The Strategy to End Fossil Fuel Investment

With the recent move by the Commonwealth Bank to end it’s investment ties to Adani’s Galilee coal proposals, it seems that various divestment strategies are starting to gain traction in Australia and around the world. The Commonwealth Bank’s decision was received with celebration, including an event that Melbourne climate activists staged, coined the “End of Coal” parade on August 13.

end of coal parade

Although the cheeky action did not stop there. A group of environmentally concerned heavenly figures called the ‘climate guardians’ proceeded to get their message across to The University of Melbourne on their big ‘open day’. The Vice-Chancellor Glyn Davis, tried to defend the University by saying that they do not invest in fossil fuels, although Fossil Free MU had reached a different conclusion:

“On both occasions, he insisted that the University does not invest in fossil fuels. We pointed out that the University does have shareholdings in these companies via their external fund, managed by the Victorian Funds Management Corporation- something that Professor Davis is well aware of. They own these shares and they are responsible for them.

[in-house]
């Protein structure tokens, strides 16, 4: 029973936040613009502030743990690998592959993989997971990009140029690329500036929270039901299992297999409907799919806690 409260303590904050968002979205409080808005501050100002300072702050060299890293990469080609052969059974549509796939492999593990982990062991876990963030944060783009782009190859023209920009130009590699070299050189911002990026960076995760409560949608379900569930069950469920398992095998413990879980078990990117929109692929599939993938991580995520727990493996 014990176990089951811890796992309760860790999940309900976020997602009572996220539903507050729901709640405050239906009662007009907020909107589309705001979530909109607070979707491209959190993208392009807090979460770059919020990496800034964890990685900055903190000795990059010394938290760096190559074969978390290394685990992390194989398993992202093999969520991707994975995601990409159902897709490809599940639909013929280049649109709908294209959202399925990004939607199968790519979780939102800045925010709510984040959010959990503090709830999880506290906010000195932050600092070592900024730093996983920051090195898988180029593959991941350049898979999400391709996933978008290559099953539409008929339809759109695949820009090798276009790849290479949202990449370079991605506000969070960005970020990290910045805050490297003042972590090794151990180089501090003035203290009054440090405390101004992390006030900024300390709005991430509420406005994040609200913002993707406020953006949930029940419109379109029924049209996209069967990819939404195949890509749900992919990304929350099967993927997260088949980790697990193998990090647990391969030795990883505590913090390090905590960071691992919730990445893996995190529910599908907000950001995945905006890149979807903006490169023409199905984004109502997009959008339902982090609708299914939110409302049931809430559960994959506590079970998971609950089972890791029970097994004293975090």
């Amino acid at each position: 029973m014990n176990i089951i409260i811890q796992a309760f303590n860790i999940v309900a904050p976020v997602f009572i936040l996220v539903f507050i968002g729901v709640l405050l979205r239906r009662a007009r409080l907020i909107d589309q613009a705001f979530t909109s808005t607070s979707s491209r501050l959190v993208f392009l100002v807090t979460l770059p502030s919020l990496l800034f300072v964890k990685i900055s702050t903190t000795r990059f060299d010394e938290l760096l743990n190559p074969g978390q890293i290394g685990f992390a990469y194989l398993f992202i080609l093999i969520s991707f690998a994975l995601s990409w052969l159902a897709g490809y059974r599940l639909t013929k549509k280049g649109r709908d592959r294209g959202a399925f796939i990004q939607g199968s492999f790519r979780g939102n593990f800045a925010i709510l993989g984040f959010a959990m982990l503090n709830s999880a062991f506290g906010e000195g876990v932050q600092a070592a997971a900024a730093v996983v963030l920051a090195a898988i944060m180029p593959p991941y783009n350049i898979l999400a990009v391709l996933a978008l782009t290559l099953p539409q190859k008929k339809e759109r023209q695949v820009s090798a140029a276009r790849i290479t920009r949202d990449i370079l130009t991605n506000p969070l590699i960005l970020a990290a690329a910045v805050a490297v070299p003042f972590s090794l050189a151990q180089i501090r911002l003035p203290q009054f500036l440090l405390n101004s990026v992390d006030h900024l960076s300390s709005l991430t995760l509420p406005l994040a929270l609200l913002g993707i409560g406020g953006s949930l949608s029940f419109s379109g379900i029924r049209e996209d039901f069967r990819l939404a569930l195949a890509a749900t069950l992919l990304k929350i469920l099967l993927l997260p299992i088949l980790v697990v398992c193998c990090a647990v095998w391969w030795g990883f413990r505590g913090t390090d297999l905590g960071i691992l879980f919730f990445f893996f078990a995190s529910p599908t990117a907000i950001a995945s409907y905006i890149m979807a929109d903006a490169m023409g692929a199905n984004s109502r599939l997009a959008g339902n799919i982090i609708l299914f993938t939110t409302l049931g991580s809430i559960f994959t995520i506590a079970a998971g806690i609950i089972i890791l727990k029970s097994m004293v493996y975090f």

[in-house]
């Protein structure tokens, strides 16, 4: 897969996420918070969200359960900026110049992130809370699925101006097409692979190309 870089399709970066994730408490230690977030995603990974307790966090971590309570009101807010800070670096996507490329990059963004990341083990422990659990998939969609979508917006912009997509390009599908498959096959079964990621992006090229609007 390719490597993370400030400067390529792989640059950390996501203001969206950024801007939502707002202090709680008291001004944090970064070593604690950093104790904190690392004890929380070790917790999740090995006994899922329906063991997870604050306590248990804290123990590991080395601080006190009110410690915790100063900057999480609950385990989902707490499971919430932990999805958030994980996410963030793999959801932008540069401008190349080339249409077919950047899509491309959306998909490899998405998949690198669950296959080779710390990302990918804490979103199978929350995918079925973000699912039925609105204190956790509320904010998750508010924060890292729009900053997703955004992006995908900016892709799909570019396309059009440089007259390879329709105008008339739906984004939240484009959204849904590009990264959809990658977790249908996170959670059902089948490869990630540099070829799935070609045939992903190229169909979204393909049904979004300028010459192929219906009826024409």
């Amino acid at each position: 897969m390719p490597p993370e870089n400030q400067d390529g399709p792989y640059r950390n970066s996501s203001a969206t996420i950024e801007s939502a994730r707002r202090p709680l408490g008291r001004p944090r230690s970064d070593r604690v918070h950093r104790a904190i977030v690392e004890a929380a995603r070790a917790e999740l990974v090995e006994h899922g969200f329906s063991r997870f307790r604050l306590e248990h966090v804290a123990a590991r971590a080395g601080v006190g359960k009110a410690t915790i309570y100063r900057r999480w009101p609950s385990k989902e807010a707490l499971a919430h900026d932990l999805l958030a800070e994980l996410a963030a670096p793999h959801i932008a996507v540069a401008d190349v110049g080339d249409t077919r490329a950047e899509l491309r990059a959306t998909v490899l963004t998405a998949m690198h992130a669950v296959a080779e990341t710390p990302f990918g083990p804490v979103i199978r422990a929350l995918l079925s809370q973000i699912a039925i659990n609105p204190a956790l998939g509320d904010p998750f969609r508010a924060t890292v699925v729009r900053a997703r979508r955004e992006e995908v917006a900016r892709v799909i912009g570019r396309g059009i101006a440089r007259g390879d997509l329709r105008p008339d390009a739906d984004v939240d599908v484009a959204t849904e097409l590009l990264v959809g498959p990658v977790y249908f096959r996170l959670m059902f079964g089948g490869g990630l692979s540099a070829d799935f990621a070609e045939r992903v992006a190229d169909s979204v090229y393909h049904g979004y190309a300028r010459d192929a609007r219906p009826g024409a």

The last time one of our campaigners ran into Glyn, he tried to peddle the same nonsense.” See ‘Set the record straight Glyn‘ for Fossil Free MU’s direct response to this incident.

UOM Vice chacellor

RMIT University is also the focus of a campaign with Fossil Free RMIT putting the pressure on from all angles. Fossil Free RMIT recently had its own success with the School of Global, Urban and Social Studies voting to join their efforts to convince the uni to divest.

GUSS divestment

The campaigners message is as follows:

“We call on RMIT to do the following:
  1. Publicly commit to cease any further investment in fossil fuels
  2. Publicly commit to divesting RMIT entirely from fossil fuels within the next five years
  3. Publicly report regularly on the fossil fuel exposure and carbon intensity of RMIT’s investments

We see divestment as an opportunity for RMIT to become a sustainability leader, the definition of a forward-thinking institution that truly cares about the future of its students. We also see it as a responsibility. Our responsibility to lobby the administration and do whatever we can to fight climate change, but also your responsibility, Mr Somogyi, to take the bold action that is required.”

For many young campaigners, the battle lines have been drawn in the sand and the divestment movement is in full swing. It is coal versus clean investment. There is a growing number of divestment campaigns in Australia and around the world. The majority of Australians want clean energy and action on climate, and these divestment campaigns are an echo of this sentiment.

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